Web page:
National Grid is seeking to renew its permit to work freely in areas inhabited by two species of protected butterflies in the region – and will create new butterfly sanctuaries as part of the deal.
The permit, which could last for 50 years, would exonerate the electric and gas company from penalties should workers accidently harm or kill butterflies while performing routine maintenance activities in several areas across the state, including portions of Warren and Saratoga counties.
“I think both the U.S Fish and Wildlife Service and the DEC recognize that National Grid’s vegetation management activities on these right of ways over the years help promote and support some of the last remaining holdouts of this habitat,” said Mike Sherman, a National Grid environmental engineer.
As part of National Grid’s agreement, the company would create a 5-acre sanctuary in Queensbury and develop a 23-acre preserve in Albany next to the existing Albany Pine Bush Preserve to offset possible losses to the Karner blue butterfly, an endangered species, and the at-risk frosted elfin.
Other key mitigation efforts include educating employees about the issue, a restriction on mowing and herbicide use, sending letters to nearby properties and working with police to keep all-terrain vehicle riders from trespassing in sensitive areas.
Individuals who deliberately disregard the federal Endangered Species Act can face fines up to $25,000 for each violation or criminal penalties that include up to a $50,000 fine and up to a year in jail.
National Grid submitted a 60-page mitigation plan to the Fish and Wildlife Service, which is available online at www.fws.gov/northeast/nyfo. The agency is currently seeking public comments until Dec. 19.
“We want to make sure the measures being taken for mitigation are successful and the most effective,” said Meagan Racey, a U.S. Fish and Wildlife Service spokeswoman.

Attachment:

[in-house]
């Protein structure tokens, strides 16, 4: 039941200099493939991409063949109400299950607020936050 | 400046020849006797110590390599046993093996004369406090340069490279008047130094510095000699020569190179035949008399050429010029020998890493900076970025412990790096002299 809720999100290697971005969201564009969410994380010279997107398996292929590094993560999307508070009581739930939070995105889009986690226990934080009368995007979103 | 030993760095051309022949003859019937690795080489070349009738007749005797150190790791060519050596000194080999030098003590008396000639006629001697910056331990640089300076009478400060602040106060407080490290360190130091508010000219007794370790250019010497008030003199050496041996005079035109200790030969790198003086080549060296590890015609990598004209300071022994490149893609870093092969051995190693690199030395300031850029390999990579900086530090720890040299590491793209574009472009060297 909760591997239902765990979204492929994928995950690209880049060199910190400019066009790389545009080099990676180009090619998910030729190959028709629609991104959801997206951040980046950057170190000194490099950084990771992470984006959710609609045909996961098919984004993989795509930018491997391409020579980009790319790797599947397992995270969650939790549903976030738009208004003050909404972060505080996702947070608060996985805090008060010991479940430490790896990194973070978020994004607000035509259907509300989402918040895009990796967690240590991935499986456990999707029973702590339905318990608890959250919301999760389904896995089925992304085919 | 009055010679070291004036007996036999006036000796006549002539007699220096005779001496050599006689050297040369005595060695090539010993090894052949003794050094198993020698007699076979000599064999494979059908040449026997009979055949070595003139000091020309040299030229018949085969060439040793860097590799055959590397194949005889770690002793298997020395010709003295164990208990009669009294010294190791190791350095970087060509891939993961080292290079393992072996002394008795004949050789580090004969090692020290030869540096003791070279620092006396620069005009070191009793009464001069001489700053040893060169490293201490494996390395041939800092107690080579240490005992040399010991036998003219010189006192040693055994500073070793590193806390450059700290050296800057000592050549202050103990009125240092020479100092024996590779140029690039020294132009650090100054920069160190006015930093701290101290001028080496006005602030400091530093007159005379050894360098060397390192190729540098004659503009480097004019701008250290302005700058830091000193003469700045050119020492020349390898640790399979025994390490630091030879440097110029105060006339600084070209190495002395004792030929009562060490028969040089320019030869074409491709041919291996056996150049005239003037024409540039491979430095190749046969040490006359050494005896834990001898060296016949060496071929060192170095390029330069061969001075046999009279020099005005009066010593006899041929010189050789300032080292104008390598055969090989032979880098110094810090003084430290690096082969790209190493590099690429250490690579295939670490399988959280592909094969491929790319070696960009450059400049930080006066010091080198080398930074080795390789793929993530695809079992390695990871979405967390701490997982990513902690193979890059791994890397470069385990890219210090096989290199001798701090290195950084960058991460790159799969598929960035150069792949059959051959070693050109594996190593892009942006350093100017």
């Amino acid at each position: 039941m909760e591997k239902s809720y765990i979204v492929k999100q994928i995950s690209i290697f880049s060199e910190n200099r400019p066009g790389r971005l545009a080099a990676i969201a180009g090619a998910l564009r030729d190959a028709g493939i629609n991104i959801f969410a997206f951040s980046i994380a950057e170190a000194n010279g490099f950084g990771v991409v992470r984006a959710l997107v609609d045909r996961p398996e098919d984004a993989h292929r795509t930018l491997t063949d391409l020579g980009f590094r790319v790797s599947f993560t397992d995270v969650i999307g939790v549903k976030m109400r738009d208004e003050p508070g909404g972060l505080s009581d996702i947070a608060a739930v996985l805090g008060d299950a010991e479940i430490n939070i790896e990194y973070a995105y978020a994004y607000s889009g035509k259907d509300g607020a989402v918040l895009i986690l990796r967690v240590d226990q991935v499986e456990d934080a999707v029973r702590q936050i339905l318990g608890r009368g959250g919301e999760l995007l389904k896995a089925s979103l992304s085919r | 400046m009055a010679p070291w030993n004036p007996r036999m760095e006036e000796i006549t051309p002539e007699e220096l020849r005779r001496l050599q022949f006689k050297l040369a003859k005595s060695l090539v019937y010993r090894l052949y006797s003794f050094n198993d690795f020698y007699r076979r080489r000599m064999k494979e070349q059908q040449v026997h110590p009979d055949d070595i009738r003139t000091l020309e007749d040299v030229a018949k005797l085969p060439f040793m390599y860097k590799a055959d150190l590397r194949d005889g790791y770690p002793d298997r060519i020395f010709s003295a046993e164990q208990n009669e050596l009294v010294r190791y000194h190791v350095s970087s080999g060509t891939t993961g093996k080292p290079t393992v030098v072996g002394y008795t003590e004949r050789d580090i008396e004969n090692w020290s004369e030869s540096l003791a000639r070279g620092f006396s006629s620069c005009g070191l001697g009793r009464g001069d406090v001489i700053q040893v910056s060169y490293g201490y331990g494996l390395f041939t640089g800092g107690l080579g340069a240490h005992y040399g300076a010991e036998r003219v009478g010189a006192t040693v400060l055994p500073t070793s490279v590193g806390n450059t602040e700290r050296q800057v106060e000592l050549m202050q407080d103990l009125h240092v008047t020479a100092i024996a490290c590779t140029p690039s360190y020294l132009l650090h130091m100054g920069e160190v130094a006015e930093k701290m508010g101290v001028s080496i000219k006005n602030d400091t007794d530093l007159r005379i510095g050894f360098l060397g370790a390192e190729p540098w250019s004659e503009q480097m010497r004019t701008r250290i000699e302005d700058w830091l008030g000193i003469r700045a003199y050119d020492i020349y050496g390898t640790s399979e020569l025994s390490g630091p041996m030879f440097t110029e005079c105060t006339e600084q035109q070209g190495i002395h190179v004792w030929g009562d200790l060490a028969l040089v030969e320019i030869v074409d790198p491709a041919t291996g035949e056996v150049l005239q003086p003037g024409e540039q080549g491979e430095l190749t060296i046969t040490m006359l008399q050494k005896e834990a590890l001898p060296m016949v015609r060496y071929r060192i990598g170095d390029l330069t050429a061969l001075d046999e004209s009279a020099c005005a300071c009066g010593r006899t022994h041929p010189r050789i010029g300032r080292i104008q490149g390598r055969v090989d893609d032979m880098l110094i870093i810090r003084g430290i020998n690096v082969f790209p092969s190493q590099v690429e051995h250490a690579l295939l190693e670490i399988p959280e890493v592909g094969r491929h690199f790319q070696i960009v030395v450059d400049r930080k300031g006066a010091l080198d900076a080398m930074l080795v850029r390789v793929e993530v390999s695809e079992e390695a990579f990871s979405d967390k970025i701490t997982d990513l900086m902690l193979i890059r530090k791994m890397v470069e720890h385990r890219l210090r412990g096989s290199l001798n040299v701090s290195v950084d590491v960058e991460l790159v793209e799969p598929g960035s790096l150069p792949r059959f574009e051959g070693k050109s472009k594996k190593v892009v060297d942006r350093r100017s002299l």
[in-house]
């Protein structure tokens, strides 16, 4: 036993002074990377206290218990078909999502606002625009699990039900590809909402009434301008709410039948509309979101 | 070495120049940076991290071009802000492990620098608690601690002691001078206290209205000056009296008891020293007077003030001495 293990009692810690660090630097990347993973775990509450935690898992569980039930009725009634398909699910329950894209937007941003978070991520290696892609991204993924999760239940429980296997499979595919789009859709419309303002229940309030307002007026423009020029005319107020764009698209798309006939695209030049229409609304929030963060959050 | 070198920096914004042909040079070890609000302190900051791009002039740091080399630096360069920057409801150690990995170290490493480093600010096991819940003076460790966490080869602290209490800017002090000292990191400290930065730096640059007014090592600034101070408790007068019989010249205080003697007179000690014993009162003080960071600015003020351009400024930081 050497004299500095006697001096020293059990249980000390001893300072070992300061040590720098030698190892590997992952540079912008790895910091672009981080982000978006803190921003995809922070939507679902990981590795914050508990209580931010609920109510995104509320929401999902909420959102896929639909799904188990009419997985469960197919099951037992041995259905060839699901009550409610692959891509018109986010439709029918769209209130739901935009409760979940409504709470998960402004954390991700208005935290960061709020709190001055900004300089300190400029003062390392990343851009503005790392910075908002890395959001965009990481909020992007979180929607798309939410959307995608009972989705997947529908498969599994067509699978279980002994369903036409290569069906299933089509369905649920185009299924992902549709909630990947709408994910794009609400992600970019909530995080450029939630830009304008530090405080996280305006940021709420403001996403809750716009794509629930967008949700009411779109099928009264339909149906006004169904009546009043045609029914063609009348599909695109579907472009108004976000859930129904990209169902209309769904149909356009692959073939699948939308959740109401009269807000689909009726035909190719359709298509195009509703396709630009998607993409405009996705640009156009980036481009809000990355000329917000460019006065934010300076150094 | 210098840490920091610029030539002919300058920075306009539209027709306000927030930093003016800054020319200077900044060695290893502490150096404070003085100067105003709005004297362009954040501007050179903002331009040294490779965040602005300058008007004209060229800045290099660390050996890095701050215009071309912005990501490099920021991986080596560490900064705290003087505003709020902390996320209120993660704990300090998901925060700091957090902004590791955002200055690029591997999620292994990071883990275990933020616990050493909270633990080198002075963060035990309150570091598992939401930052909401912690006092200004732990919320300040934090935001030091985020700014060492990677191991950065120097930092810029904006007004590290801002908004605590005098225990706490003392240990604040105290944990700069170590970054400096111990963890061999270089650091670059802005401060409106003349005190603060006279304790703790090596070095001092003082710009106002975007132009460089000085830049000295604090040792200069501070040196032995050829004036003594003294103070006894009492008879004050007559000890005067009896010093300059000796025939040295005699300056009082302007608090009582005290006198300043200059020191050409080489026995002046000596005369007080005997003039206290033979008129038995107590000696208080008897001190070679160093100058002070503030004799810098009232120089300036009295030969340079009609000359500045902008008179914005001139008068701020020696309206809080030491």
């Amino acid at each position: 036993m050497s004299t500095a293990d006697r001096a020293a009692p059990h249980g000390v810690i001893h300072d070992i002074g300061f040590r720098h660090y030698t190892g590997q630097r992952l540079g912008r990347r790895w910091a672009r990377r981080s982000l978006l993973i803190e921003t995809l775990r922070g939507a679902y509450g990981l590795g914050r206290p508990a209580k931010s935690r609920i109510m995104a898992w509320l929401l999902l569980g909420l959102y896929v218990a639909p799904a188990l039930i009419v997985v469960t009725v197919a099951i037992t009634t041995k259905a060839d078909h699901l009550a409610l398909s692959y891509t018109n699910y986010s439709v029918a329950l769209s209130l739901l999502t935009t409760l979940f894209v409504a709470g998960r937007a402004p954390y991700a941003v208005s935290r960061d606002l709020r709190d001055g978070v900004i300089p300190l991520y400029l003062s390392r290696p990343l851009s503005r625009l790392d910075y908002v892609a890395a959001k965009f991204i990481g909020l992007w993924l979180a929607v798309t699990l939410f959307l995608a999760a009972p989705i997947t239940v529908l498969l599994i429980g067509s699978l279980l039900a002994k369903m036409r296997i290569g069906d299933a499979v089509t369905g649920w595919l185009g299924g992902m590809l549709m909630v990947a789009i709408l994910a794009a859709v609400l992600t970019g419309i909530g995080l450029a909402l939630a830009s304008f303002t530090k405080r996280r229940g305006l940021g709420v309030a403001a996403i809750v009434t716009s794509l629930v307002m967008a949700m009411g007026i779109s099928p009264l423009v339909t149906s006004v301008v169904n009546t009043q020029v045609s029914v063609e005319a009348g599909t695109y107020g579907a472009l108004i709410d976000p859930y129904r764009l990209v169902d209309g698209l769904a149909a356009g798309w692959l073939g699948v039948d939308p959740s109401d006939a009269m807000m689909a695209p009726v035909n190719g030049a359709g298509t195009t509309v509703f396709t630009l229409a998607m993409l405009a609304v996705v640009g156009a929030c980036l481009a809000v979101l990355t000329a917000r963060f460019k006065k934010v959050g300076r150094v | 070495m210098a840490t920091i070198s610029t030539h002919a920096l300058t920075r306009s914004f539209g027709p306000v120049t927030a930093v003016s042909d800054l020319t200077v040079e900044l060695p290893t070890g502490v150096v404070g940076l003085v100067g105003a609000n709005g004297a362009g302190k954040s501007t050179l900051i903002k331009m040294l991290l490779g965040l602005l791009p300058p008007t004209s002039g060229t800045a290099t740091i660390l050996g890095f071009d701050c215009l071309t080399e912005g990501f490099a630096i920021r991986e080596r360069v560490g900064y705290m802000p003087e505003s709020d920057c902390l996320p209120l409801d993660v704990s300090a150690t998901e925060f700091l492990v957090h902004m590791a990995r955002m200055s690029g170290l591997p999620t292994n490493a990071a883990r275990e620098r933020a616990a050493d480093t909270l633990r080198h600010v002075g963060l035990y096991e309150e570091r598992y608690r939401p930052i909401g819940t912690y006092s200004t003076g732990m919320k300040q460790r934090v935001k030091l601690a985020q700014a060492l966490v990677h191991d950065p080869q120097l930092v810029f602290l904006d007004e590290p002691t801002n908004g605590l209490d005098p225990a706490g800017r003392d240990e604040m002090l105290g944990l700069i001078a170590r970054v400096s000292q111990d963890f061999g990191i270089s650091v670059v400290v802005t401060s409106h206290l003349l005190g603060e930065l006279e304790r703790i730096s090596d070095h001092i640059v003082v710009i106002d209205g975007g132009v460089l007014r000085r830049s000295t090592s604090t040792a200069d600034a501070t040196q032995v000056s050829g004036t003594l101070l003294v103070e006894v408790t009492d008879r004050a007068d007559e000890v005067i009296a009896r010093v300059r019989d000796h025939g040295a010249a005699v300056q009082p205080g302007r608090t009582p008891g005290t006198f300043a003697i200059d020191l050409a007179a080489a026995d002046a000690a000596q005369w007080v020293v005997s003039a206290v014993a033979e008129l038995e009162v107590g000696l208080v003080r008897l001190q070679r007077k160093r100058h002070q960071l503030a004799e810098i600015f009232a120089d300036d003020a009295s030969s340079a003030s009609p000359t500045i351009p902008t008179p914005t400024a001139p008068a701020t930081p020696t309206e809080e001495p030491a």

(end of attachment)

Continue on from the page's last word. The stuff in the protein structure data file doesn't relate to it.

If the agency receives a significant number of comments, the U.S. Fish and Wildlife Service could have National Grid revise the plan, or the agency could update its review of the plan.
The Karner blue butterfly relies on a wild flower for food called the blue lupine. Many of the utility company’s power lines are above sandy areas with low vegetation and little tree cover, an ideal environment for the flowers.
One of those areas includes power lines near the Ogden Brook substation along Upper Sherman Avenue in Queensbury, where the company would create a sanctuary. That would require National Grid to clear trees, said Sherman, who has led efforts in developing the mitigation plan.
He said the company would add barriers like boulders or gates to the area, where ATVs have trespassed in the past.
The mitigation plan projects that up to 29.3 acres of butterfly habitat could be temporarily disturbed and 3.5 acres could be permanently disturbed.
The company would respond to those possible disturbances, known as “incidental takes,” with 59 acres of additional habitat.
National Grid expects to spend a total cost, which includes implementing and maintaining the program, of $5.98 million.